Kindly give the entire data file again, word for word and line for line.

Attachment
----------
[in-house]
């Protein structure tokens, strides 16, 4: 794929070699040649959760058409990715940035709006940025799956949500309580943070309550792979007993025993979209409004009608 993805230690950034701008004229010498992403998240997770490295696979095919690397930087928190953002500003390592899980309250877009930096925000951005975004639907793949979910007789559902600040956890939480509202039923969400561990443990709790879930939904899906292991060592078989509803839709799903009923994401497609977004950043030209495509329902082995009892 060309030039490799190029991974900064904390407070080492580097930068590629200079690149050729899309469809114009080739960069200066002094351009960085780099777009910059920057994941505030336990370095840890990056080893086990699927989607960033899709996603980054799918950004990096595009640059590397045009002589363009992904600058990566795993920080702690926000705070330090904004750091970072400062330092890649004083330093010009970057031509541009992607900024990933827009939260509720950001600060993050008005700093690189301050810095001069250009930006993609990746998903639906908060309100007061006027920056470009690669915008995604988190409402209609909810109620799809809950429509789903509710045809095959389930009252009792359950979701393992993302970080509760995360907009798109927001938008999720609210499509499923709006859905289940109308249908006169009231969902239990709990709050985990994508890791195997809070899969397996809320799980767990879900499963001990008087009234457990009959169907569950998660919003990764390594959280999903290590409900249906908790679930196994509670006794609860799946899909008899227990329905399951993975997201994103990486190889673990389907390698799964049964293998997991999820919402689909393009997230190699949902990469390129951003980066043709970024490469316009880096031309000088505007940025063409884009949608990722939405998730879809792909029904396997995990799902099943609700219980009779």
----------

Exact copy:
[in-house]
């Protein structure tokens, strides 16, 4: 794929070699040649959760058409990715940035709006940025799956949500309580943070309550792979007993025993979209409004009608 993805230690950034701008004229010498992403998240997770490295696979095919690397930087928190953002500003390592899980309250877009930096925000951005975004639907793949979910007789559902600040956890939480509202039923969400561990443990709790879930939904899906292991060592078989509803839709799903009923994401497609977004950043030209495509329902082995009892 060309030039490799190029991974900064904390407070080492580097930068590629200079690149050729899309469809114009080739960069200066002094351009960085780099777009910059920057994941505030336990370095840890990056080893086990699927989607960033899709996603980054799918950004990096595009640059590397045009002589363009992904600058990566795993920080702690926000705070330090904004750091970072400062330092890649004083330093010009970057031509541009992607900024990933827009939260509720950001600060993050008005700093690189301050810095001069250009930006993609990746998903639906908060309100007061006027920056470009690669915008995604988190409402209609909810109620799809809950429509789903509710045809095959389930009252009792359950979701393992993302970080509760995360907009798109927001938008999720609210499509499923709006859905289940109308249908006169009231969902239990709990709050985990994508890791195997809070899969397996809320799980767990879900499963001990008087009234457990009959169907569950998660919003990764390594959280999903290590409900249906908790679930196994509670006794609860799946899909008899227990329905399951993975997201994103990486190889673990389907390698799964049964293998997991999820919402689909393009997230190699949902990469390129951003980066043709970024490469316009880096031309000088505007940025063409884009949608990722939405998730879809792909029904396997995990799902099943609700219980009779």